In his illuminating and provocative book The Making of the Economy, Till Duppe examines the economics profession, diagnoses a lack of confidence in its methods and declares the profession to be in crisis. ... I have only been able to give a sense of the sheer enormity of the ground covered by this highly engaging book: hermeneutics, prescientific economics, the scientific attitude of Gerard Debreu, economics imperialism and much besides. Duppe has performed a valuable service in providing motivation for reflecting on how economists' epistemic authority is actually used, and in providing a structure for organizing these reflections. His book vividly illustrates the benefits of bringing together history and philosophy to evaluate economics, an approach John Davis (2012) has persuasively argued economic methodologists should adopt. It encourages one to pose some hitherto-unasked questions: Would the end of economics restore meaning to our intellectual projects? Would this breakup make it more or less likely that opportunistic uses of epistemic authority would be successfully challenged? Put bluntly, would it liberate or oppress us? Journal of Economic Methodology The intended audience for the book consists of both philosophers and economists, with Duppe aiming to construct the book so as to make phenomenology amenable to economists while the discreetness of economic theory is made more transparent to non-specialists. ... And one of the greatest virtues of this book, from the perspective of a fellow Continental philosopher interested in but by no means trained in economics, is the historical narrative Duppe constructs and which weaves in and out of general assumptions and minute but substantial points of theoretical detail. ... Duppe's book makes a significant contribution towards a better understanding of the very thing that seems to dominate our lives yet remains furthest from our understanding. Moreover, for any scholar or student wishing to have a competent, critical, and accessible overview of economic history, especially the postneoclassical, this book remains a much-needed resource Philosophy in Review As its subtitle indicates, this book is a reflection on the idea of economics as 'science' from the vantage point of the phenomenological tradition in philosophy. Duppe asks a two sided question: what in the life-world creates the opportunity for the expertise that might go by the name of 'economic science'; and what interests have led would-be economists to respond. The book is very interesting from a number of vantage points within economics itself, giving depth and perspective to themes in the history of economics, to economic theory and methodology, and to contemporary conversations about what 'economics' is (or is not). Erasmus Journal for Philosophy and Economics The book is highly original, thought-provoking, and rich in its survey of the entire history of economics. ... [Duppe] is surely to be commended for his impressive knowledge of the history of economics, which exceeds that of not a few more senior scholars. And his writing a whole history also prompts us to ask: where are the ambitious histories of economics among the publications of historians of economics today? Journal of the History of Economic Thought This is a remarkable book at many levels, erudite and bold and, in some passages, brilliant...[Duppe] emphasizes that human beings produce economics and yet the experiences of economists, their beliefs, values, struggles, are suppressed if not entirely erased so as to create the appearance that the science of economics is objective and anonymous...[D]espite the immense success of economics in filling the classrooms (some thirty thousand American students major in economics each year), almost everyone seems to sense that economic theory is irrelevant to what matters. Read this book and judge for yourself. Every page is bound to provoke interesting thoughts even if the jury is still out. History of Political Economy These days, intellectual historians rarely construct their books self-consciously so as to exemplify a pre-existent well-developed philosophy of knowledge. Till Duppe bucks that trend, portraying the history of modern neoclassical economics as an illustration of Husserl's Phenomenology. Continental philosophy meets the history of Arrow-Debreu general equilibrium theory, and is contrasted with Husserl's inquiry into the mathematization of nature by Galileo. It sounds dry, but Duppe's writing style is conversational, and he makes sparks fly. His vision of the future of the economics profession is grave. The shopworn complaint concerning the unrealism of neoclassical mathematical economics has just experienced future shock. -- Philip Mirowski, University of Notre Dame Now more than ever - after the Global Financial Crisis, in the midst of the Second Great Depression - it is necessary to think critically about the relationship between economics and science, to interrogate the epistemic authority of mainstream economics. Till Duppe, in his The Making of the Economy, bravely takes up that challenge; bringing together history and phenomenology, he shows that mainstream economists 'made the economy' by adopting a distanced attitude, a culture of suspicion, toward their object of study. But, along the way - through quantification and formalism, by invoking science as the beginning and end of economic practice, by forgetting about the life-world - the discipline of economics lost its reason for being. But Duppe does not mourn the loss of mainstream economists' scientific authority. It was of no help to them anyway. Instead, he offers the only possible way of moving forward and thus of reviving interest in economic life: "Economists of the World-Disperse." -- David F. Ruccio, University of Notre Dame Any book that concludes with the argument that economic science "must fall for the sake of social responsibility and for the sake of moral integrity in economic discourse" is going to be provocative This book is that, but it is also informed and insightful, which makes it a worthwhile read. -- David Colander, Middlebury Collegeshow more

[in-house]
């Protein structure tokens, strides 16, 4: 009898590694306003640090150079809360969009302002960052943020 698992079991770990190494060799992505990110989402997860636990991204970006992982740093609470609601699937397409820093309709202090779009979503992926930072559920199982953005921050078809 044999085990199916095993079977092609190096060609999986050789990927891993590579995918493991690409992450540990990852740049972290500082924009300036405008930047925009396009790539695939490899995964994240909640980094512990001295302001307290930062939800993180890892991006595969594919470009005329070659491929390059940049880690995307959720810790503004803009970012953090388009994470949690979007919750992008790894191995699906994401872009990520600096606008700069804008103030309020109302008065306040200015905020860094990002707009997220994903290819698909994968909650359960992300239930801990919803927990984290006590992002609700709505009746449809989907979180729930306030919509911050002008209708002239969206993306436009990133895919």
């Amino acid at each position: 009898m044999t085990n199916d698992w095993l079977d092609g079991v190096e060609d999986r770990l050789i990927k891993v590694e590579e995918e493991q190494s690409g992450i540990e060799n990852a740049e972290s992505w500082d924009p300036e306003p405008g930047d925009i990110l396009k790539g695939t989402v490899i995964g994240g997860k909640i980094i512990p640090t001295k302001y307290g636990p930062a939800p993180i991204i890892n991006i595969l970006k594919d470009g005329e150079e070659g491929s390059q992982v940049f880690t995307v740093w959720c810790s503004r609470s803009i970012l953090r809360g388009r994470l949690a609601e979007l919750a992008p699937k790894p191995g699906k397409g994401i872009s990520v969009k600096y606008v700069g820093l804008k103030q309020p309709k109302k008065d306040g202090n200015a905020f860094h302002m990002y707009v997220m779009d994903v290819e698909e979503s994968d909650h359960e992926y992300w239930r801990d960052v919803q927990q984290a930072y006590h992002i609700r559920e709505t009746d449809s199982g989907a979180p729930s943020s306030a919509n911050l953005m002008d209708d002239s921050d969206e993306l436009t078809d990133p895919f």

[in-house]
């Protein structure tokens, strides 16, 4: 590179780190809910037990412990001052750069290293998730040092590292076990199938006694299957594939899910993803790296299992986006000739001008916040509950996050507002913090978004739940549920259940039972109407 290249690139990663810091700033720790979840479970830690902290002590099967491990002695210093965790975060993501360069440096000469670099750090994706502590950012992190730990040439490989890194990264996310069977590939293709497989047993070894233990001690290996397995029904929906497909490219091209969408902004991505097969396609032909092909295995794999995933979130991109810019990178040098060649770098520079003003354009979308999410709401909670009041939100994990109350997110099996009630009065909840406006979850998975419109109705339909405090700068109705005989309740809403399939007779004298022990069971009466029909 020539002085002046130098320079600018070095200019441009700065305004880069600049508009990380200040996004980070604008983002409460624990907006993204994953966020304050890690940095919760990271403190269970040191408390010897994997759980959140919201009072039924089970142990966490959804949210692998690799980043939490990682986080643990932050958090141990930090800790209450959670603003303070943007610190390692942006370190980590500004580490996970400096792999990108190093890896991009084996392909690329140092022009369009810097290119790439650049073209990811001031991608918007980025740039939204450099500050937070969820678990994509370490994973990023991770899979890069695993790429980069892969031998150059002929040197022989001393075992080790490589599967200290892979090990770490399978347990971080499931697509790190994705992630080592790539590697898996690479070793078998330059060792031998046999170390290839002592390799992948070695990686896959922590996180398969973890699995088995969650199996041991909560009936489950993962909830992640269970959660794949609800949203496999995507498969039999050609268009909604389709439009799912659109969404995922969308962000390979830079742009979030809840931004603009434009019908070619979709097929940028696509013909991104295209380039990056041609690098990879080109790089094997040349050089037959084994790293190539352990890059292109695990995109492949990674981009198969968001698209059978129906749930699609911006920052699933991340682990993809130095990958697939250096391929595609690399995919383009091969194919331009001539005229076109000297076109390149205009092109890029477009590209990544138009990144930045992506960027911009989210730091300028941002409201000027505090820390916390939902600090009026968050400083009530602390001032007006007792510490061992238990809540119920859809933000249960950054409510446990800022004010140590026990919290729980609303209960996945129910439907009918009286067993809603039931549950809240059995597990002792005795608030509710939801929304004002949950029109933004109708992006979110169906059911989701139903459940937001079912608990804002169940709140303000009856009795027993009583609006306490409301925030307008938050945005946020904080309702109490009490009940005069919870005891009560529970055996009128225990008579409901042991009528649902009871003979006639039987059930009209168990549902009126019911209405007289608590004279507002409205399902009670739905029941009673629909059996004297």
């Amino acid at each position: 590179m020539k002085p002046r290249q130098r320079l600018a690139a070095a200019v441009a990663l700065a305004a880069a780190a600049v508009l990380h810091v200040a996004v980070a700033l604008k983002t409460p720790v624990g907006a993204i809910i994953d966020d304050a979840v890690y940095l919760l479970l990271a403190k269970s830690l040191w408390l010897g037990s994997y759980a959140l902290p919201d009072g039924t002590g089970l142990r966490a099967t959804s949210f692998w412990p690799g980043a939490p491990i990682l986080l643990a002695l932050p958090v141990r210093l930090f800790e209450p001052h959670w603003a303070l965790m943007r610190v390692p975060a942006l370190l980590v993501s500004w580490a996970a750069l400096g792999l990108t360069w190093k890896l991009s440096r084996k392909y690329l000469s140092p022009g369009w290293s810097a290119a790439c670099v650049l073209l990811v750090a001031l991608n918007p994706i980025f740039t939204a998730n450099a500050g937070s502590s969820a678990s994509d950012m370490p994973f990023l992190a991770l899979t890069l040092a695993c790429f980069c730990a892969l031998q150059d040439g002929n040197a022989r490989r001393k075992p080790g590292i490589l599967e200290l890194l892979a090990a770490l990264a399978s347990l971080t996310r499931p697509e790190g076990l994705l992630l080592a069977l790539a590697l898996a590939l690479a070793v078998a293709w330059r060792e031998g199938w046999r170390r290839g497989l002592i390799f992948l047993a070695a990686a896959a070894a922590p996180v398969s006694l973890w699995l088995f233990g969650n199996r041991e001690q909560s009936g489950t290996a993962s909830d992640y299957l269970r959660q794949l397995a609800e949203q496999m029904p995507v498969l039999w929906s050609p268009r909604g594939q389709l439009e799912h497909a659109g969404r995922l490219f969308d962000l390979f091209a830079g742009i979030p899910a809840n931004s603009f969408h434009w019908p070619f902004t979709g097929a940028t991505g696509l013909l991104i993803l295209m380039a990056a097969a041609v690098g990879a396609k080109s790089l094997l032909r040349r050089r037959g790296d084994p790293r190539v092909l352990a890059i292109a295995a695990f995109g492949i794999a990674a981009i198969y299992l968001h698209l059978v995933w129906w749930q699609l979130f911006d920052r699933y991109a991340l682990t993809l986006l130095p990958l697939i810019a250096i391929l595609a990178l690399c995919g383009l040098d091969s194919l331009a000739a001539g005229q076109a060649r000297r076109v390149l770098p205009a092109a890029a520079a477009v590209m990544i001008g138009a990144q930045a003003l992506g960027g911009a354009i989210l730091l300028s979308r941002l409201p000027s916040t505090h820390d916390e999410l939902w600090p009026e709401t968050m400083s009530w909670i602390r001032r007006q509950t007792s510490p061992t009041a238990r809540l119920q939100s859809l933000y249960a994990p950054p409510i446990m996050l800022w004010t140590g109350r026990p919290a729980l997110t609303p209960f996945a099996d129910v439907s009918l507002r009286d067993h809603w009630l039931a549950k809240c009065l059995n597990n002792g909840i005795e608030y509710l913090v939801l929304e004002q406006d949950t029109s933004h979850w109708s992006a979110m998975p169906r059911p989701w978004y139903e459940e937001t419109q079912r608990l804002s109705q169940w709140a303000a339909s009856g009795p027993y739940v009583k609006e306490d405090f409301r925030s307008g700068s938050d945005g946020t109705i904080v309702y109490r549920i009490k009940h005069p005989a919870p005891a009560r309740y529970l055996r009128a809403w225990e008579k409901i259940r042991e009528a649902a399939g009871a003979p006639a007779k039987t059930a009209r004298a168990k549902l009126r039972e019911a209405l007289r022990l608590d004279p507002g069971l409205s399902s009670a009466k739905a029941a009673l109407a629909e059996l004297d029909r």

About Till Duppe

Till Duppe is scientific researcher at the University of Hamburg.show more

Table of contents

Chapter 1 Introduction Part 2 Part 1. Philosophy Chapter 3 Chapter 1. Science and the Life-World Chapter 4 Chapter 2. Formalism and How Economists Forgot the Life-World Chapter 5 Chapter 3. Structuralism and How Economists Made the Economy Part 6 Part 2. History Chapter 7 Chapter 4. The Pre-History of the Economy: The Oikonomia Chapter 8 Chapter 5. The Urstiftung of the Economy in the 17th Century Chapter 9 Chapter 6. The Battles for the Economy since 1848 Chapter 10 Chapter 7. The Diminishing Weight of Meaning of the Economy during the Socialist Calculation Debate Chapter 11 Chapter 8. The Secret Engineering of the Free Economy during the Formalist Revolution Chapter 12 Chapter 9. The Waning of the Economy Today Chapter 13 Conclusions Chapter 14 Referencesshow more